The Government recently published its response to the consultation it ran on the safe use of drones in the UK. The headline announcement is the plan to introduce mandatory registration for drones over 250 grams in weight, as well as mandatory competency testing to support it.
Listening Squawk, Monitor Code or Frequency Monitor Code? Here’s the lowdown on how and when to use them…7 July 2017
Frequency Monitor Codes (FMCs) have now been in use in the UK for over 10 years and they’ve collected a range of names during that time such as Listening Squawks and Monitor Codes but they are all actually referring to the same thing.
Pilots are encouraged to use a FMC when they are flying outside controlled airspace, but close to controlled airspace boundaries, in order to increase situational awareness and help to combat infringements.
Sunday’s incident at Gatwick, where a drone spotted on the airport’s final approach path caused the runway to be closed for two separate periods, has understandably received a lot of press coverage. The incident caused significant knock-on effects for air traffic control, beyond just stopping arrivals while the runway was closed and caused serious disruption in the sky above southern England.
As the flying season is now well underway, we thought we’d provide a deeper look over the coming weeks, at some of the services that are available to pilots. Today we’re starting with the Lower Airspace Radar Service (LARS).
Aircraft are hit by lightning far more frequently than you might think and, although this could cause serious damage and result in lengthy delays, most of the time it goes completely unnoticed.
We’ve talked before about the opportunities and challenges that the growth in drone use presents. A new report released this week by SESAR and endorsed by the European Commission attempts to quantify the benefits and suggests the drone market place could generate in excess of EUR 10 billion value annually, in nominal terms, by 2035 and over EUR 15 billion annually by 2050.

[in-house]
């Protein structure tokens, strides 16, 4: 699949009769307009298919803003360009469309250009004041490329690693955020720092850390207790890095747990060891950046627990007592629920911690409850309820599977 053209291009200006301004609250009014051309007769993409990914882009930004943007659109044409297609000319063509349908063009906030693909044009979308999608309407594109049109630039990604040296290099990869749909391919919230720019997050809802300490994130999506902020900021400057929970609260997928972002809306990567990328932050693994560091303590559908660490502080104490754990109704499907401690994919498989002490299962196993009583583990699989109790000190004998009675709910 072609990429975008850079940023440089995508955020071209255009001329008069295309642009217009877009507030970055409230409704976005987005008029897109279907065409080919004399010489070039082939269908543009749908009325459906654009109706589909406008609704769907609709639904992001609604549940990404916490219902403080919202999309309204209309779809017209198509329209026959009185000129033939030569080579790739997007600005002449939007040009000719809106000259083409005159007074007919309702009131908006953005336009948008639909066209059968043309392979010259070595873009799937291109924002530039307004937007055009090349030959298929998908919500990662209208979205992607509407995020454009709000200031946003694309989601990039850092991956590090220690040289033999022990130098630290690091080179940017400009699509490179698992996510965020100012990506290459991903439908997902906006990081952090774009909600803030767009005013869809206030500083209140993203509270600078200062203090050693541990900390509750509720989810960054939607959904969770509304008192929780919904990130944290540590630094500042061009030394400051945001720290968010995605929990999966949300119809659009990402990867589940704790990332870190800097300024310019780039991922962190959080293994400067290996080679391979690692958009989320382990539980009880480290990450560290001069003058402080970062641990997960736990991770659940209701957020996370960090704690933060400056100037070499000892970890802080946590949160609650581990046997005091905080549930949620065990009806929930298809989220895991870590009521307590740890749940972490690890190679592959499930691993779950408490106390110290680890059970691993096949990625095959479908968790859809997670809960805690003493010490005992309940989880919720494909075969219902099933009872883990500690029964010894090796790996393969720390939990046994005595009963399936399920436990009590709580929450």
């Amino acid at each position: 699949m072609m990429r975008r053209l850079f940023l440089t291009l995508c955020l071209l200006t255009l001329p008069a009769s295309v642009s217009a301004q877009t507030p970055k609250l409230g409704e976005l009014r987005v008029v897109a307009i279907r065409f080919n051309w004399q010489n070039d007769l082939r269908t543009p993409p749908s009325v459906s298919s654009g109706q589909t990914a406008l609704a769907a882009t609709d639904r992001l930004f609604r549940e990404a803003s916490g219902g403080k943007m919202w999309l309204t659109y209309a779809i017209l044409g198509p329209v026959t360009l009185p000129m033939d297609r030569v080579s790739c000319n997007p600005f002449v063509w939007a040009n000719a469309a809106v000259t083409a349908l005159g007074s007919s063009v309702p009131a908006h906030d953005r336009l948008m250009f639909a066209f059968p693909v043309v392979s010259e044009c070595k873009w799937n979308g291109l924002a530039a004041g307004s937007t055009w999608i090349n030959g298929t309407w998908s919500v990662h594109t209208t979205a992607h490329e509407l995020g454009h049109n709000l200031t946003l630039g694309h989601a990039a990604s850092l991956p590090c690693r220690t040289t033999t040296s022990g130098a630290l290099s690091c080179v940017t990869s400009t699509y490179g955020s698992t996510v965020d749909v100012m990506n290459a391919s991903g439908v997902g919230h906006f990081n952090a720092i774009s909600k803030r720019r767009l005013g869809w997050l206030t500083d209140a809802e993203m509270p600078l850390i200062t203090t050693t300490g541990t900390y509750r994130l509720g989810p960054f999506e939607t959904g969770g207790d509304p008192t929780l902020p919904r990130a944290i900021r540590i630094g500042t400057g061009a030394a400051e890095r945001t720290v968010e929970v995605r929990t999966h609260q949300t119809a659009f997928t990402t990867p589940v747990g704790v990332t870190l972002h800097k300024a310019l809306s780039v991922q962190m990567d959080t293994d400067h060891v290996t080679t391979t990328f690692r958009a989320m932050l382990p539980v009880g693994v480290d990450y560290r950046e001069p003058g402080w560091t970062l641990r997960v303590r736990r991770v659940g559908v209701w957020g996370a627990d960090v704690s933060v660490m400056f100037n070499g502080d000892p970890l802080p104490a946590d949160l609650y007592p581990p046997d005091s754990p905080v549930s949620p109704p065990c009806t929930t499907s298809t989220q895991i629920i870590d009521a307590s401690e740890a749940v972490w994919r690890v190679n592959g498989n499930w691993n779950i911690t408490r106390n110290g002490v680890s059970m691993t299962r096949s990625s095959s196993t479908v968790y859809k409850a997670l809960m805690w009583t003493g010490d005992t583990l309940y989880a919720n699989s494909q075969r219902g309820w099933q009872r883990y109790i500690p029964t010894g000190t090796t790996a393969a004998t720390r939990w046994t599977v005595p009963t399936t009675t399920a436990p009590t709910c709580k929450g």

Education is key to the safe integration of drones in civil airspace, according to the UK Civil Aviation Authority’s Assistant Director of Communications.
We need a balanced, cross-border approach to regulating the growing drone industry, argues the author of the European Parliament’s report on the safe use of drones in civil airspace.
The UK should be leading on drone safety and how to integrate new technologies not just looking for ways to swat drones and UAVs from the skies. Compared with a nation like the US, the UK is better placed to establish itself as a model with its single aviation authority and standard set of rules for one area of jurisdiction.
The Royal Aeronautical Society’s conference on Unmanned Aircraft Systems will discuss what is undoubtedly one of the biggest but most exciting opportunities and challenges facing the aviation and air traffic management industry today, drones and their safe integration.